Tupolev Tu-126 (Moss) Airborne Early Warning Aircraft
The Tupolev Tu-126 Moss was a serviceable Airborne Early Warning and Control platform developed from a modified Tu-114 airliner.
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Design of the Tupolev Tu-126 (NATO codename of "Moss") was conventional and followed much of what made up the large, propeller-driven Soviet bomber concepts throughout the Cold War. The aircraft's appearance was characterized by the circular radome installation atop the rear portion of the fuselage while its general characteristics were formed from the existing Tupolev Tu-114 turboprop airliner of 1961. The flight deck was fitted to the extreme forward end of the fuselage behind a short, glazed-over nose cone. The fuselage was largely tubular from nose to tail, tapering off to a point at the rear. Wings were monoplane assemblies, low-set ahead of amidships and each mounted two contra-rotating engines. The engines were fitted into streamlined nacelles hanging underneath the swept-back wings. The low-set nature of the wings, coupled with the leading edge nacelles, necessitated rather long landing gear legs for optimal clearance. The empennage was dominated by a single rear-swept large vertical tail fin. Swept horizontal tail planes were mid-set installations along the aft fuselage. A ventral strake was identifiable under the empennage with two underfuselage blisters just ahead. A dorsal blister could be seen at the forward fuselage, just aft of the flightdeck. A refueling probe was fitted to the nose.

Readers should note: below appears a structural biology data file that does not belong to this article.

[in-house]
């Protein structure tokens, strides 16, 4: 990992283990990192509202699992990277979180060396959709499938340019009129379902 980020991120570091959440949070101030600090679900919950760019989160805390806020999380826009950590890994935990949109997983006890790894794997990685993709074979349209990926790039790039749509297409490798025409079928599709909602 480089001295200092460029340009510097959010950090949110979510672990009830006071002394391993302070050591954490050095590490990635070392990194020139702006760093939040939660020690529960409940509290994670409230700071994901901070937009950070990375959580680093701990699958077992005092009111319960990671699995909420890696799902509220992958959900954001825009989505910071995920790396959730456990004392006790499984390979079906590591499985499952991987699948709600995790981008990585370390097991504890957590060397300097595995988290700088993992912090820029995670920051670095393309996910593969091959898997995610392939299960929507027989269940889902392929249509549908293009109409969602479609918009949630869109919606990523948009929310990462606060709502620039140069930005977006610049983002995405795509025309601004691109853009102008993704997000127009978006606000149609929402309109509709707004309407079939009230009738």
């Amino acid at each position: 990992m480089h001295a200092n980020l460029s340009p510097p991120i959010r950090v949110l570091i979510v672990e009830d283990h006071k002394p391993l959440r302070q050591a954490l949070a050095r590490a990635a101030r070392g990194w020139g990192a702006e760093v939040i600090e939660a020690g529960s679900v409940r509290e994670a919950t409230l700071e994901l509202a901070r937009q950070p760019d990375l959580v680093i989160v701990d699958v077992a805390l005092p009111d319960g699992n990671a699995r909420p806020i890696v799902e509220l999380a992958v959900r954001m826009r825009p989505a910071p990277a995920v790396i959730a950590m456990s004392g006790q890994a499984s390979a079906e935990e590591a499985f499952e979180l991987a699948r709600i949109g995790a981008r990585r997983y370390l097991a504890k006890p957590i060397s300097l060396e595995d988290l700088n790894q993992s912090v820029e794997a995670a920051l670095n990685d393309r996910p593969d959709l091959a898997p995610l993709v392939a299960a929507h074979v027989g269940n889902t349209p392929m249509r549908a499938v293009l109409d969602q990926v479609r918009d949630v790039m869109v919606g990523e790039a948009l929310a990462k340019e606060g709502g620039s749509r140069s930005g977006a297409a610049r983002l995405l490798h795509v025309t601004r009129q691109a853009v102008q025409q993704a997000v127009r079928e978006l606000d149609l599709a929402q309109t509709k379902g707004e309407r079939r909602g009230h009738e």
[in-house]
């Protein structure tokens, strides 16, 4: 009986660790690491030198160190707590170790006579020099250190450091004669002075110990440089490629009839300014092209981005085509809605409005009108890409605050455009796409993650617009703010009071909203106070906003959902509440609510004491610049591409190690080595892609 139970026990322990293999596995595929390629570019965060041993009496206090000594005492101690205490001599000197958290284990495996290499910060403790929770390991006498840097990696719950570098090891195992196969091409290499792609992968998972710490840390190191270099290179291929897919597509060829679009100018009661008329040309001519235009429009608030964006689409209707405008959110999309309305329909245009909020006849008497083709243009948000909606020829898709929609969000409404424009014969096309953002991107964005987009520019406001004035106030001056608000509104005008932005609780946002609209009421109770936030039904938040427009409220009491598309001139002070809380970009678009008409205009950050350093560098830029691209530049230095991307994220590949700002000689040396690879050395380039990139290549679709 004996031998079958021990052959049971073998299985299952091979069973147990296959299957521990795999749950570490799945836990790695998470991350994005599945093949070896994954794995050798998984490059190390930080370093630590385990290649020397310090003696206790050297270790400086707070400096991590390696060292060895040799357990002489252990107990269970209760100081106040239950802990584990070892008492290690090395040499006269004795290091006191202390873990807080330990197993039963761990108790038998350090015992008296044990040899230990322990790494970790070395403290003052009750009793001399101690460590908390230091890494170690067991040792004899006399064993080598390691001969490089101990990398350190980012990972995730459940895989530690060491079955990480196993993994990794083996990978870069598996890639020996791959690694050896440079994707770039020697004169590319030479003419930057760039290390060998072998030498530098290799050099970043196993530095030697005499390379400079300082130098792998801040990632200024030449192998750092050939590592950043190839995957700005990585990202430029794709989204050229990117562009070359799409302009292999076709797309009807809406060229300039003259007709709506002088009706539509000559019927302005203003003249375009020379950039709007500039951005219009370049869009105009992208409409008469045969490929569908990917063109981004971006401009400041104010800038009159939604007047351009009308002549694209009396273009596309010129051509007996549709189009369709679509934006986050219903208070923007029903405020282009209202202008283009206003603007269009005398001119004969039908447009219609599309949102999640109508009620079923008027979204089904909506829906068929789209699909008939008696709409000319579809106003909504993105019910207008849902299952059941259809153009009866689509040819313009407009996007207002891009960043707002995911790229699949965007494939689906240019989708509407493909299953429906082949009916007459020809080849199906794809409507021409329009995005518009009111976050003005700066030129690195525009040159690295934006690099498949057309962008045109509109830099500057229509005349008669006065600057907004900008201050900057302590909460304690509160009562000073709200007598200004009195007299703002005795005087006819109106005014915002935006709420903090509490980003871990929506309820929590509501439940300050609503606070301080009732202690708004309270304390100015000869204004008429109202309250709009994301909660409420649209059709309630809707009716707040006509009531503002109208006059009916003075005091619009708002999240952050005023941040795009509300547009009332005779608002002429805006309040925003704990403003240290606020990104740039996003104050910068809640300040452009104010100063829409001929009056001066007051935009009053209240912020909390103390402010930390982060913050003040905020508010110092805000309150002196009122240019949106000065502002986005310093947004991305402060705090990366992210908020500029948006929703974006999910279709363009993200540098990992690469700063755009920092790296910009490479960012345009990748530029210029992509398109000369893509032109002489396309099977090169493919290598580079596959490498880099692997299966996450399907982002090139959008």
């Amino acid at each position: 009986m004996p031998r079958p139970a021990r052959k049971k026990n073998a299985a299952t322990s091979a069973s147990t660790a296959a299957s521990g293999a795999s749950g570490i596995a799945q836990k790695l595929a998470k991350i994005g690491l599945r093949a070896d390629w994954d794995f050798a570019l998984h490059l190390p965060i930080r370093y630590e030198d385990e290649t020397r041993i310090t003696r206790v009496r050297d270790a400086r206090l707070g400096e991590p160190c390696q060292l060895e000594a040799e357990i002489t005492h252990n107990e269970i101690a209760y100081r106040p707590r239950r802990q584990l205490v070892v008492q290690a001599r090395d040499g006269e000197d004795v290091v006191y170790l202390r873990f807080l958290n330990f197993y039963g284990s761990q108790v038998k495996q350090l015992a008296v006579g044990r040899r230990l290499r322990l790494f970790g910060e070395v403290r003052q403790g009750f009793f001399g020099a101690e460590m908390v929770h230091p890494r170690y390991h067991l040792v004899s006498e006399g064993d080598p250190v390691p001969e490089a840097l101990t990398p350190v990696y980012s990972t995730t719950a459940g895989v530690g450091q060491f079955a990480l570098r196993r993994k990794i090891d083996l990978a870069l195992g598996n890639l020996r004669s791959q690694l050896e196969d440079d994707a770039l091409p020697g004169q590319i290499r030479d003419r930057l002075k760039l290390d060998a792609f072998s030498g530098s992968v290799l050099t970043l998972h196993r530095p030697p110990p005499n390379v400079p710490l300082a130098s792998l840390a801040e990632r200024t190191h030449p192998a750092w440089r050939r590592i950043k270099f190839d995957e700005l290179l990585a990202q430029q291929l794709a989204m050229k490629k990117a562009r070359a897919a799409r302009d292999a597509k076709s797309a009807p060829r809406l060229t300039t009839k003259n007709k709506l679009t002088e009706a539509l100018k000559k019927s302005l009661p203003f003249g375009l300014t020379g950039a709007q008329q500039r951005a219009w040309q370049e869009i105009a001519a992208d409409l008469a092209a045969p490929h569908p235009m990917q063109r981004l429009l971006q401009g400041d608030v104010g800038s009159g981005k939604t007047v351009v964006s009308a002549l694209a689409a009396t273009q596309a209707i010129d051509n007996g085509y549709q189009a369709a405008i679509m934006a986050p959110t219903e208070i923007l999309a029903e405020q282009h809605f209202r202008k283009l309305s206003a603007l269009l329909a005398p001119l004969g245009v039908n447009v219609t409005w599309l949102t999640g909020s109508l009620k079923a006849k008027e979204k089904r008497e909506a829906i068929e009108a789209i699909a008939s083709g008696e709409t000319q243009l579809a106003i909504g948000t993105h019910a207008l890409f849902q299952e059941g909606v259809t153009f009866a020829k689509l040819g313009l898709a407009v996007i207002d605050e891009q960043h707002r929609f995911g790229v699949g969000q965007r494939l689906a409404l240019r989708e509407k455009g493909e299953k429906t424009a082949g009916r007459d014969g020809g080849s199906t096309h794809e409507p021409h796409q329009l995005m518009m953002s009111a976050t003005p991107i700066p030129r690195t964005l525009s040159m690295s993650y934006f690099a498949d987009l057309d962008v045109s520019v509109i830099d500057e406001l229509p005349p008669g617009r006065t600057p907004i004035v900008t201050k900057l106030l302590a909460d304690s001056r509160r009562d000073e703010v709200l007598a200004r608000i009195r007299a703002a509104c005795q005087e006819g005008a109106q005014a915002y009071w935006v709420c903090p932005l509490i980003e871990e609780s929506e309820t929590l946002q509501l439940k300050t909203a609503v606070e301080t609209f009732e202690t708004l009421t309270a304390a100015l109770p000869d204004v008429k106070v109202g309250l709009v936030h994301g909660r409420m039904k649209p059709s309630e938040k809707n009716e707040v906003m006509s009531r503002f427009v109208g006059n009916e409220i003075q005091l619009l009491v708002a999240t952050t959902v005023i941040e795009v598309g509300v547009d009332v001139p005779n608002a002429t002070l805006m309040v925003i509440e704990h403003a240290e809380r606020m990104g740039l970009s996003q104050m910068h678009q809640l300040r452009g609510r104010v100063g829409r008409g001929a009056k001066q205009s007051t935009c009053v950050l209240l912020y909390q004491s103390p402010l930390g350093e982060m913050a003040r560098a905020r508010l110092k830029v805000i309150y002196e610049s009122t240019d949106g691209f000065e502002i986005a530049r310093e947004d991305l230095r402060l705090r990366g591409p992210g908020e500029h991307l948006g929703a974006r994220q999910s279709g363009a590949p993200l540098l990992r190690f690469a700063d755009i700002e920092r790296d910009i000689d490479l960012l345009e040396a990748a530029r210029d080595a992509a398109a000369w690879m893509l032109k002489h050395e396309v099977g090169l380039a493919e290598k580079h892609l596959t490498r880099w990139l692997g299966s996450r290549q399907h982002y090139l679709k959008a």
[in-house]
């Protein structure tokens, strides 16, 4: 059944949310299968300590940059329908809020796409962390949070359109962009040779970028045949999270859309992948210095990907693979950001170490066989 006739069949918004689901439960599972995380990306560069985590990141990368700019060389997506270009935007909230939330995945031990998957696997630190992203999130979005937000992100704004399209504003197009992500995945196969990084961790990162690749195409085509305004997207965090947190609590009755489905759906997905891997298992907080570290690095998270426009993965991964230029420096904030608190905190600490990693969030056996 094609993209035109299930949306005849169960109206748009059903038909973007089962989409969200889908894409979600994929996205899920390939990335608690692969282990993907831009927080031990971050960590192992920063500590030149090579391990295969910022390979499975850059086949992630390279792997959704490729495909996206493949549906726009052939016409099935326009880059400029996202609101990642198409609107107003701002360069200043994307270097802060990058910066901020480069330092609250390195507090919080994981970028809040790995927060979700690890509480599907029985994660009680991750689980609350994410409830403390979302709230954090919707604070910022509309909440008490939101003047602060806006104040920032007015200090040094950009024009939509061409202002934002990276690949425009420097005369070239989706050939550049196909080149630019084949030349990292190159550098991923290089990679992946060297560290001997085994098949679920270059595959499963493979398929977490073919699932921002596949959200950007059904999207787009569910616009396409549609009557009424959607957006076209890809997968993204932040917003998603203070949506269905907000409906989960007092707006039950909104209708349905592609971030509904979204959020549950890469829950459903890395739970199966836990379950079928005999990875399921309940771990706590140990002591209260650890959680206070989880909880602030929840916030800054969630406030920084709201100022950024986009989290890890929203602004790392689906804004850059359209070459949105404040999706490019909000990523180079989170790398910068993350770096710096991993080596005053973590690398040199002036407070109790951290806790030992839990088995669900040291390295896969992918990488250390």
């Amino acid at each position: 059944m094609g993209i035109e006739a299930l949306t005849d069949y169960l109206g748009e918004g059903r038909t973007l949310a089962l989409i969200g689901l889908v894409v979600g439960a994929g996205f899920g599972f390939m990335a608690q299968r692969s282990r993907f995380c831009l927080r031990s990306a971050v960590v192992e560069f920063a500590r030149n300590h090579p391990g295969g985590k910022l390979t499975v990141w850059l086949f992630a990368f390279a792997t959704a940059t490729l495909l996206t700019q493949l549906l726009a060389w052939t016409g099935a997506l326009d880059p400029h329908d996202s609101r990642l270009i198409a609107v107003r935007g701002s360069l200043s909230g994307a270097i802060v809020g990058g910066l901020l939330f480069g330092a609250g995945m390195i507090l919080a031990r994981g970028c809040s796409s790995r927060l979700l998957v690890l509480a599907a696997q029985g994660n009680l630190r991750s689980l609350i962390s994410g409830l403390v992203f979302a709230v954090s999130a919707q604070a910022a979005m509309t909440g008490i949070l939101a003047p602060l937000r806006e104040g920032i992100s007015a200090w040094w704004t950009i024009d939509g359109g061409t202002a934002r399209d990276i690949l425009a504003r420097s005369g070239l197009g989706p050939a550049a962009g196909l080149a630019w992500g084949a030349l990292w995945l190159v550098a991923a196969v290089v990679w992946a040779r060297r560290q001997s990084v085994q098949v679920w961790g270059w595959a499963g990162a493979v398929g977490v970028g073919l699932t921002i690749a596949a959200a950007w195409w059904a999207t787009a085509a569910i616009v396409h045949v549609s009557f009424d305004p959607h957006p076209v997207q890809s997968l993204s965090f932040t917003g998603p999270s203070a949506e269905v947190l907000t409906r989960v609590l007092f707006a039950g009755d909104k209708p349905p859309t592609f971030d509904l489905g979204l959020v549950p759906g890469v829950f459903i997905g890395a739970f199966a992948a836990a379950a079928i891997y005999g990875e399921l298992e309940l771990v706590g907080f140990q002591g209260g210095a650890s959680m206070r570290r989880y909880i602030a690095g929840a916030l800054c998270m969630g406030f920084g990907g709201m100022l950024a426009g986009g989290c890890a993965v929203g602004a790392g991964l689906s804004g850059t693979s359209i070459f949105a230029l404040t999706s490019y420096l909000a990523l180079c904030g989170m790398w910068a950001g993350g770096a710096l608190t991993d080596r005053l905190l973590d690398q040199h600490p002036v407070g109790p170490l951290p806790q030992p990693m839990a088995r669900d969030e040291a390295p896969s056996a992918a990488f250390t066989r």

The Tu-126 was typically crewed by twelve personnel which including two pilots. The aircraft was powered by 4 x Kuznetsov NK-12MV turboprops driving contra-rotating propellers, each engine developing approximately 14,795 horsepower. This supplied the aircraft with a maximum speed of 490 miles per hour, an operational range of up to 4,350 miles and a service ceiling of 35,100 feet. Cruise speed was listed at 323 miles per hour.
The Tu-126 served solely with the Soviet Air Force and Soviet Anti-Air Defense branches in the Airborne Early Warning And Control (AEWAC or "AWACs") role beginning in 1965. The line was retired in 1984 with only twelve units being produced.